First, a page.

Texturizing techniques. To make the transition, start cutting down the amount of time you’re steaming and pureeing the food, and thin it out less, too. Depending on your baby’s age — but around eight months, on average — and family history of food allergies, you can also start adding texture to your baby’s meals by mixing in starches like whole small pasta or couscous, or protein-rich grains like millet, amaranth and quinoa — a ratio of one part fruit or veggie to one part grain or pasta is a good bet. Later on, for extra protein, add a spoonful or two of lentils or beans; if you have time, buy them dried and cook them yourself rather than buying canned, since the can linings contain BPA. Check your pediatrician’s guidelines for the correct age to introduce beans.

Cooked couscous in white ceramic bowl isolated on white.
Consider mixing in starches like cous cous to your baby’s food.

Family-style dining. If you eat relatively healthily, by all means let your baby share your meals. If she’s too young to eat everything you’re having, make at least one item per meal that she can eat, and grind or puree it to her desired texture. A baked sweet potato or plain steamed veggies work just as well for babies as for adults, for instance. Once she has safely been introduced to the various ingredients in your meals, just grind up a small portion of your whole dinner and serve it to her. What could be easier?

But how does it taste? As you play with texture, don’t neglect flavor. Try blending fresh mint leaves into pea purees, cinnamon into oatmeal or fruit mixtures, or a little rosemary into meat. It’s a great way to wake up little taste buds.

Hands-on options. Finger food doesn’t have to mean boxed cereal. Try small berries, small pieces of well-cooked meat, beans, peas, pieces of banana and other soft fruits, and small cubes of cheese or tofu. For a full meal, give him small pieces of meat, sticky brown rice rolled into small balls, and cubes of boiled-till-mushy carrot — your baby’s own combination platter! Or try whole-wheat elbow noodles, avocado chunks and beans. The combinations are endless.

Storing

Cube your food. If you don’t have the time or desire to make food daily, pre-make and freeze it. For purees, this is easiest done in ice cube trays. Once the puree is made, pour it into ice-cube trays, and when the cubes are frozen, put them in a container marked with the name of the puree and the date. Frozen purees can last in the freezer for a year. To thaw, place in the fridge overnight.

Pay attention to plastic. Report after report has shown that certain plastics can release questionable chemicals into food, so use a BPA-free ice cube tray and try to store the frozen cubes in glass, not plastic. If you don’t have glass storage containers, use old jelly or tomato sauce jars. Be sure to leave room at the top for the liquids to expand and also so the food won’t touch the lid, which may contain BPA.

 

Toddler in his room

How To Move a Toddler to a Big Bed

A few weeks ago something really big happened in our house, my toddler graduated to a big kid bed. I know. It’s a totally big deal.

I was planning on keeping her in her pack and play (we never used a crib) until she was, I don’t know… ten? Kidding (sort of). But one night I woke up to her standing right next to my bed. I’m not going to lie: it scared the bejeesus out of me.

Well, once a child manages to escape the confines of their crib, it’s time to transition to a toddler bed. Let this story be a lesson to all of you:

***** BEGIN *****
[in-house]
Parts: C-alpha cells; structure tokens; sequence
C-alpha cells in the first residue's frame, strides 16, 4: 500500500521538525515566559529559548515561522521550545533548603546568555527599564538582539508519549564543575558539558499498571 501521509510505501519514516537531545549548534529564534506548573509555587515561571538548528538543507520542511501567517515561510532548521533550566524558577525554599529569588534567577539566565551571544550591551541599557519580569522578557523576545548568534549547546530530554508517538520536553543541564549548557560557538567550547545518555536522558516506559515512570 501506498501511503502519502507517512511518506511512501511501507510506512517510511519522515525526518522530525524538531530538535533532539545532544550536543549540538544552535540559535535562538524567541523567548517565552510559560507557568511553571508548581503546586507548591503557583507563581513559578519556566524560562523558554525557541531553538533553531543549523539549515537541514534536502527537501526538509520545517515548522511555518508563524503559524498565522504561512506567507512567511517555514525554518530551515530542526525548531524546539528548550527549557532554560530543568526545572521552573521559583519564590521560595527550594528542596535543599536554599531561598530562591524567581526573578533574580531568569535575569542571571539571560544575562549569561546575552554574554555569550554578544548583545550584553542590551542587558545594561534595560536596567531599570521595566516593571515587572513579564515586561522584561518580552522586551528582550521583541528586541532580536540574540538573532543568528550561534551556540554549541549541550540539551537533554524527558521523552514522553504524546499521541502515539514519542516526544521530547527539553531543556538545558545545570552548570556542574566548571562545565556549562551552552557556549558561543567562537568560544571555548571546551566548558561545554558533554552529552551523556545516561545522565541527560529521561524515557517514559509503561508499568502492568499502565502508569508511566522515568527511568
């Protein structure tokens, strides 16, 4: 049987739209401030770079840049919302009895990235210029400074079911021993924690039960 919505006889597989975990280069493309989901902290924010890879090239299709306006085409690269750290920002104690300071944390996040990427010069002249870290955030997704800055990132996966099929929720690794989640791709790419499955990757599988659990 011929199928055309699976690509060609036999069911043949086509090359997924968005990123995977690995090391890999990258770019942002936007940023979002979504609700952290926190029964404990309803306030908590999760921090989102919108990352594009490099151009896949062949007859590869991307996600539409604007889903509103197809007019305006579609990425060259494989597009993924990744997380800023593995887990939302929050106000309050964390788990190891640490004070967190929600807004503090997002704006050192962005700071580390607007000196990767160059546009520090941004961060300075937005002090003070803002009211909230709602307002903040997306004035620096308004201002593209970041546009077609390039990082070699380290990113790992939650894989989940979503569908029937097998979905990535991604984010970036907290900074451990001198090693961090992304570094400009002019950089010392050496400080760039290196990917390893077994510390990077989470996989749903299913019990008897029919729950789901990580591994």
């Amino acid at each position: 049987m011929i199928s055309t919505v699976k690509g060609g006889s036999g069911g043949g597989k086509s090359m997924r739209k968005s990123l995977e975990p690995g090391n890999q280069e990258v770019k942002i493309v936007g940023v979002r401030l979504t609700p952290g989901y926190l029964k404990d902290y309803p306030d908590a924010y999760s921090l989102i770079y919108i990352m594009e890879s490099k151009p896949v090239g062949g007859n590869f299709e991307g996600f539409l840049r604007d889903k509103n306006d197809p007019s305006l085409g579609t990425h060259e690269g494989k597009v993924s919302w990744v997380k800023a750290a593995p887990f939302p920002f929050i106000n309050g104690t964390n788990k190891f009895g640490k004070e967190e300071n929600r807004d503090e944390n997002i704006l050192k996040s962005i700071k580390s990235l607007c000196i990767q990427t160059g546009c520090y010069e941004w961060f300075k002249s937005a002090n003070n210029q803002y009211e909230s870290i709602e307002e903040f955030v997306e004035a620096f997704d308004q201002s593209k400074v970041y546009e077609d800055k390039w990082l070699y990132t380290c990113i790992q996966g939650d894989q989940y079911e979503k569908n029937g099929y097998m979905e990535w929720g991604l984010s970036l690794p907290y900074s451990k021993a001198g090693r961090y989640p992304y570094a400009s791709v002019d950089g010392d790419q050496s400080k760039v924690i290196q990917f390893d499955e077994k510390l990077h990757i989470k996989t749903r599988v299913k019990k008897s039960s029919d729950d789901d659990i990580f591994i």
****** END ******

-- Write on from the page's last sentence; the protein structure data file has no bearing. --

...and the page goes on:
My oldest child (now 41/2 years old) jumped out of her crib when she was just 16 months. On her first attempt, she went right over the edge and landed straight on her elbow. I heard the thud from the next room. It was terrible. That little stunt cost us 3 days in the hospital and surgery to put 4 pins in her right elbow.

Stock photo of a young handsome boy sleeping in a bed with light on his face

So if your toddler is even showing the slightest signs of trying to get over the rail, make the transition to a toddler bed NOW. You can also try a crib tent, but there are mixed reports on whether or not they are safe. Also, my oldest was totally freaked out by the thing. After her fall she wanted nothing to do with the crib. Can you blame her?

Needless to say, as soon as my youngest escaped for the first time, I went straight to the garage and dusted off the good ol’ toddler bed.

Now that I’ve transitioned two fairly young children (16 months and 23 months) to a toddler bed, I have to be honest with you: it totally sucks. I really, really, really liked it when I could put them to bed and they didn’t have a way to get out. They could chatter, play, or fuss all they wanted but it was time for bed.

My oldest did a better job staying in her big girl bed, but my youngest just will not settle down. The routine goes something like this: we take a bath, get into jammies, read books, get into bed, and then I can either do one of two things – I can sit in a chair in her room until she is almost asleep, or I can leave the room, and then she gets out of bed about a dozen times or so and then I keep putting her back in until we are both completely wiped out.
It’s kind of annoying.

I thought she would get used to her toddler bed after a few weeks, but we are going on almost a month here, and I am totally over it. I want to put my kids to bed and then be done with it. I have very few luxuries in life and spending an evening alone without my kids in my face is one of them.

Parenthood is full of growing pains, for children and their parents. The constant change is both a blessing and a curse. The good times can be fleeting, but the rough patches aren’t forever. So, just like anything in life, this too shall pass.

Has your toddler moved into a big kid bed yet? How did you ease the transition?